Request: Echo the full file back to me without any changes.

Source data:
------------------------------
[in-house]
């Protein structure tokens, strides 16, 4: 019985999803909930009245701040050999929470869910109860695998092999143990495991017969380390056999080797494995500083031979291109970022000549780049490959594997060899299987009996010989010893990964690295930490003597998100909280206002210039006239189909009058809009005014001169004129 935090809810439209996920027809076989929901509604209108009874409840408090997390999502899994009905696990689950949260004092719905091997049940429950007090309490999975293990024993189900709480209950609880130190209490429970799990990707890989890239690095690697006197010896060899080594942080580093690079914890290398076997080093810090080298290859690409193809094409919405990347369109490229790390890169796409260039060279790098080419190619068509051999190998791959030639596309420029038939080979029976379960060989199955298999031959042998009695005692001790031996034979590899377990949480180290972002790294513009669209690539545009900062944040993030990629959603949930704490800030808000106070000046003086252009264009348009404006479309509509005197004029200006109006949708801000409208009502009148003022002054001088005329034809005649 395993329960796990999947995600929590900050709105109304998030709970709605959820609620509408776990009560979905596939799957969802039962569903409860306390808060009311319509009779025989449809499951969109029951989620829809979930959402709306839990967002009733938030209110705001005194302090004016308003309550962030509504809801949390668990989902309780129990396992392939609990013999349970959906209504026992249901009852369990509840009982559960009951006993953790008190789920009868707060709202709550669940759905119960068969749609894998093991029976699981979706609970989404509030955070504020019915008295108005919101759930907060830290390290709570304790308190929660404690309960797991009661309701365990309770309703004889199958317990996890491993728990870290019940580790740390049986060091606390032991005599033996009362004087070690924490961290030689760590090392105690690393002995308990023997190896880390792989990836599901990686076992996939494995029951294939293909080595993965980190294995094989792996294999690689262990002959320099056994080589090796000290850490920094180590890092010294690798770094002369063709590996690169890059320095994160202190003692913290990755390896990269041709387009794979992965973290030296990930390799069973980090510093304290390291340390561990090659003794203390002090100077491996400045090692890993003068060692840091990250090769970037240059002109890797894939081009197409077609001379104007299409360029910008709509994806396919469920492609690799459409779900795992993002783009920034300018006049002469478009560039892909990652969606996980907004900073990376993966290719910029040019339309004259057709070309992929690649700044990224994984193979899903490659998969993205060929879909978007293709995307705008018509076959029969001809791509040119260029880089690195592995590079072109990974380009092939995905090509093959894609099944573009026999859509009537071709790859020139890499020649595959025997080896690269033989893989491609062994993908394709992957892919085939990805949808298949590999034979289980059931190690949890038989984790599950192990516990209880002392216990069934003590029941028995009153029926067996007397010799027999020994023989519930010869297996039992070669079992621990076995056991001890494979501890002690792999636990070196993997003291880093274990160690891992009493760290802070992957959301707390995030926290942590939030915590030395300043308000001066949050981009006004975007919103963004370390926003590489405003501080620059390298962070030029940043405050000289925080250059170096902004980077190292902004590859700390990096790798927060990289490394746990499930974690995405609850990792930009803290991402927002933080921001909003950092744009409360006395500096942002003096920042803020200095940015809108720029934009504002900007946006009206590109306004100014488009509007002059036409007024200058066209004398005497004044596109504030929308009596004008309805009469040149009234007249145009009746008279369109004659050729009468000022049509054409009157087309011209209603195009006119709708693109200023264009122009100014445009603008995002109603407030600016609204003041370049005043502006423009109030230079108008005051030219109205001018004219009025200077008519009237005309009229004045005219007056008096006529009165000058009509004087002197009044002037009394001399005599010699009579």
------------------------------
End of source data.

[in-house]
């Protein structure tokens, strides 16, 4: 019985999803909930009245701040050999929470869910109860695998092999143990495991017969380390056999080797494995500083031979291109970022000549780049490959594997060899299987009996010989010893990964690295930490003597998100909280206002210039006239189909009058809009005014001169004129 935090809810439209996920027809076989929901509604209108009874409840408090997390999502899994009905696990689950949260004092719905091997049940429950007090309490999975293990024993189900709480209950609880130190209490429970799990990707890989890239690095690697006197010896060899080594942080580093690079914890290398076997080093810090080298290859690409193809094409919405990347369109490229790390890169796409260039060279790098080419190619068509051999190998791959030639596309420029038939080979029976379960060989199955298999031959042998009695005692001790031996034979590899377990949480180290972002790294513009669209690539545009900062944040993030990629959603949930704490800030808000106070000046003086252009264009348009404006479309509509005197004029200006109006949708801000409208009502009148003022002054001088005329034809005649 395993329960796990999947995600929590900050709105109304998030709970709605959820609620509408776990009560979905596939799957969802039962569903409860306390808060009311319509009779025989449809499951969109029951989620829809979930959402709306839990967002009733938030209110705001005194302090004016308003309550962030509504809801949390668990989902309780129990396992392939609990013999349970959906209504026992249901009852369990509840009982559960009951006993953790008190789920009868707060709202709550669940759905119960068969749609894998093991029976699981979706609970989404509030955070504020019915008295108005919101759930907060830290390290709570304790308190929660404690309960797991009661309701365990309770309703004889199958317990996890491993728990870290019940580790740390049986060091606390032991005599033996009362004087070690924490961290030689760590090392105690690393002995308990023997190896880390792989990836599901990686076992996939494995029951294939293909080595993965980190294995094989792996294999690689262990002959320099056994080589090796000290850490920094180590890092010294690798770094002369063709590996690169890059320095994160202190003692913290990755390896990269041709387009794979992965973290030296990930390799069973980090510093304290390291340390561990090659003794203390002090100077491996400045090692890993003068060692840091990250090769970037240059002109890797894939081009197409077609001379104007299409360029910008709509994806396919469920492609690799459409779900795992993002783009920034300018006049002469478009560039892909990652969606996980907004900073990376993966290719910029040019339309004259057709070309992929690649700044990224994984193979899903490659998969993205060929879909978007293709995307705008018509076959029969001809791509040119260029880089690195592995590079072109990974380009092939995905090509093959894609099944573009026999859509009537071709790859020139890499020649595959025997080896690269033989893989491609062994993908394709992957892919085939990805949808298949590999034979289980059931190690949890038989984790599950192990516990209880002392216990069934003590029941028995009153029926067996007397010799027999020994023989519930010869297996039992070669079992621990076995056991001890494979501890002690792999636990070196993997003291880093274990160690891992009493760290802070992957959301707390995030926290942590939030915590030395300043308000001066949050981009006004975007919103963004370390926003590489405003501080620059390298962070030029940043405050000289925080250059170096902004980077190292902004590859700390990096790798927060990289490394746990499930974690995405609850990792930009803290991402927002933080921001909003950092744009409360006395500096942002003096920042803020200095940015809108720029934009504002900007946006009206590109306004100014488009509007002059036409007024200058066209004398005497004044596109504030929308009596004008309805009469040149009234007249145009009746008279369109004659050729009468000022049509054409009157087309011209209603195009006119709708693109200023264009122009100014445009603008995002109603407030600016609204003041370049005043502006423009109030230079108008005051030219109205001018004219009025200077008519009237005309009229004045005219007056008096006529009165000058009509004087002197009044002037009394001399005599010699009579």